Thursday, June 18, 2015

How To Train Your Dragons

Remember these little girls? Well, they've grown. They moved from their little metal horse trough, to a giant plastic stock tank and have finally been relocated outside to their forever (forever until they are food...mwuahahaha) home.

Voila! It's like we fed them miracle grow or something. They're huge! That black & white one is so pretty, but she scares me. Like I totally did a girly scream when she ran/flew towards me the other day. Embarrassing. She kind of reminds me of that witchy lady from Disney's The Sword in the Stone. You know...Madame Mim...

They've been in their coop for a little over two weeks now, so we decided that it was time to do a little free-range practice run. We let them out at about 7:30, the sun is setting at about 9:15 right now so it was a short practice run. It takes chickens just a little while to learn where their home is and as soon as dusk hits, they high-tail it back to the coop for the night.

As soon as we opened the doors, our brave little Barred Rock babes led the way.

You know how when you open a door, it goes almost all the way to the back wall and makes a 'V'?There was one...let's just say not so smart...chicken (yes, one of the blonde ones) who tried to exit by going into that 'V'. It proceeded to squawk and squawk and stick its head through the chain link door until finally Kelly went in there to pick it up and carry it out. Those blondes, I tell ya.

Then came the fun part! Teaching our dogs that the little ladies are friends, not food. We started with my perfect, sweet, angelic peach of a dog, Crue (I don't have favorites, really:)). Mainly because he is the best listener of the bunch.

I'm going to go off on a small tangent here - I love his electric collar. It is a waterproof collar with strength settings ranging from 1-8, but my favorite part is that there's a little button on the side that just gives two small 'beeps'. In the four years that I've had this collar, I've only had to use the shock park one single time. The few rare times that I have to use the remote at all, I only use the beep and it brings him right back to attention. If you ever decide to invest in an electric collar, I 100% recommend one with a beep.

Alright, back to dragon training. Since my big man is such an exemplary listener, we introduced him first. He heeled out to the chickens and I had him sit about 20 feet away so he could watch as they ran and flew around for a bit. Then he came into the middle of the brood and I had him lay down next to me while I pet him.

We did this for about ten minutes, then he was free to walk around and check things out. I had the remote at the ready because if any of these dogs go after our ladies, they were going to become electric chickens really fast.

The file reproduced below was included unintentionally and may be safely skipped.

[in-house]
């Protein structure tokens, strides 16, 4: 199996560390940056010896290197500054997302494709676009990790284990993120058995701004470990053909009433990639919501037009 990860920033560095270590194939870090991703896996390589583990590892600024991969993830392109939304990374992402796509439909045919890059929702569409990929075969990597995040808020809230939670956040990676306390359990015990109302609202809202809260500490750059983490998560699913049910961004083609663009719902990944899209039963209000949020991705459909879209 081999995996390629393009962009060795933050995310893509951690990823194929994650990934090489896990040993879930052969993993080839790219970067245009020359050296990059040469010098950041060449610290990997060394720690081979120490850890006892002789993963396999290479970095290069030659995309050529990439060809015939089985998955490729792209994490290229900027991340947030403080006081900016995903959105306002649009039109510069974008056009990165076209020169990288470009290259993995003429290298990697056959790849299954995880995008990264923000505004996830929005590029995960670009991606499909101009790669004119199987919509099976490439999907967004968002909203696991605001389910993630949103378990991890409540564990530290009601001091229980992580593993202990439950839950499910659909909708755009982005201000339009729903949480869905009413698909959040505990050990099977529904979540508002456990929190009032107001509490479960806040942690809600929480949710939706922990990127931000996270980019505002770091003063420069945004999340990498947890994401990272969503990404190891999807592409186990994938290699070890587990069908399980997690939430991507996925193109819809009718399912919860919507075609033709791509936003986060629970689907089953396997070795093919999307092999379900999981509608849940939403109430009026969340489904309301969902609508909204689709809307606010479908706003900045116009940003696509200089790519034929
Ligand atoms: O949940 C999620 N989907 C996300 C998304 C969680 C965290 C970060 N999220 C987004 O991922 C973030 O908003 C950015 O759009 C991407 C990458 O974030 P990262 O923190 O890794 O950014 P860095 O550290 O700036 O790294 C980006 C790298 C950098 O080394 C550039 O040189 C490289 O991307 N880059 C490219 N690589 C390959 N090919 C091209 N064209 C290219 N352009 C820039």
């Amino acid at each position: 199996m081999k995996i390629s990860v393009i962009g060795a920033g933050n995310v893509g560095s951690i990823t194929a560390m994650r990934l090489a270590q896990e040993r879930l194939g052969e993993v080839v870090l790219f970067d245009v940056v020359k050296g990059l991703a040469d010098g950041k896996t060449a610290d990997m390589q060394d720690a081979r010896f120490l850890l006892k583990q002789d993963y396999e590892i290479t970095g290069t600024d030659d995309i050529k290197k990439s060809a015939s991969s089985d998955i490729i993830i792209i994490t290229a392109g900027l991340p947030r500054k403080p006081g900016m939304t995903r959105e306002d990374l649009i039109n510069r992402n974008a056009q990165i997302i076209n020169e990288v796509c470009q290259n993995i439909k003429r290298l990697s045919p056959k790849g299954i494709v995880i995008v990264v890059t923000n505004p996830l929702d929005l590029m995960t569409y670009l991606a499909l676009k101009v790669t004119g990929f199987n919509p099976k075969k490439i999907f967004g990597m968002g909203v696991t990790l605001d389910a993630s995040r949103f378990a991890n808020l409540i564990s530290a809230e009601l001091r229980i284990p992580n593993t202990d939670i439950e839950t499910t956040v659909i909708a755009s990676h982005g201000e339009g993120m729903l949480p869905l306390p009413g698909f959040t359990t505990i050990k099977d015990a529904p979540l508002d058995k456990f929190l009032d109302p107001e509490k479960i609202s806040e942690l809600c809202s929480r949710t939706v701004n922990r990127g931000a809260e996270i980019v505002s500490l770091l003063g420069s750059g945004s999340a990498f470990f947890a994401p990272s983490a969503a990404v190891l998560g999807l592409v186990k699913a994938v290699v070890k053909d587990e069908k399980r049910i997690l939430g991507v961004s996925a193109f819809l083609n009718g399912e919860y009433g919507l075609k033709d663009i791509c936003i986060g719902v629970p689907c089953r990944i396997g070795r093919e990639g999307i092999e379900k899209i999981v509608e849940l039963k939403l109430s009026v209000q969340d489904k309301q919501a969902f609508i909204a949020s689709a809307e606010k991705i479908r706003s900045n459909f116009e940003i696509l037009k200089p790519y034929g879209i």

And there he is more interested in munching on the long grass then playing with chickens.

We did the same thing with each of the dogs, one at a time. Our young lab was pretty good about them and only tasted one or two shocking feathers. The beagle went after quite a few of them and tasted a few more electric feathers, she's a very sneaky one who we'll have to watch closely. The last one, our older lab, could have cared less. In fact, she might think she's a chicken. She went right into the middle of them and started eating grass right along with them. Sweet old lady.

So that's the story of how to train your dragons. Our plan is to just have two of them outside at a time for the next few weeks until we are comfortable that they'll leave the birds alone. Keep your fingers crossed!

And since I know you haven't seen the chicken coop yet, here it is in all its half-finished glory! 

Kelly & I completed the base and the frame, then when busy season came along his stepdad came over and put the roof and shell on. Thank goodness for him because otherwise we still wouldn't have it finished and the chickens would probably still be living in the pole barn! It needs a coat of paint until it can be sided, we need to put the door on and add some steps on the front, in addition to adding the nesting boxes next month. That cute egg sign is from his mother and we found the horseshoe in the pile of old barn rubble near the coop. 

While they were out, we weeded and hoed the garden, then went inside for a late dinner. By the time we went outside to check on them a little after dusk, they were all happy as clams back inside their coop, all huddled in the corner where they like to sleep.

Now we wait until September for eggs! 


  1. Glad to see you back up and running!! Love all of your photo's and daily logs

    1. Thanks! Trying to keep up my motivation :)

  2. About time you get back to this blog... :)


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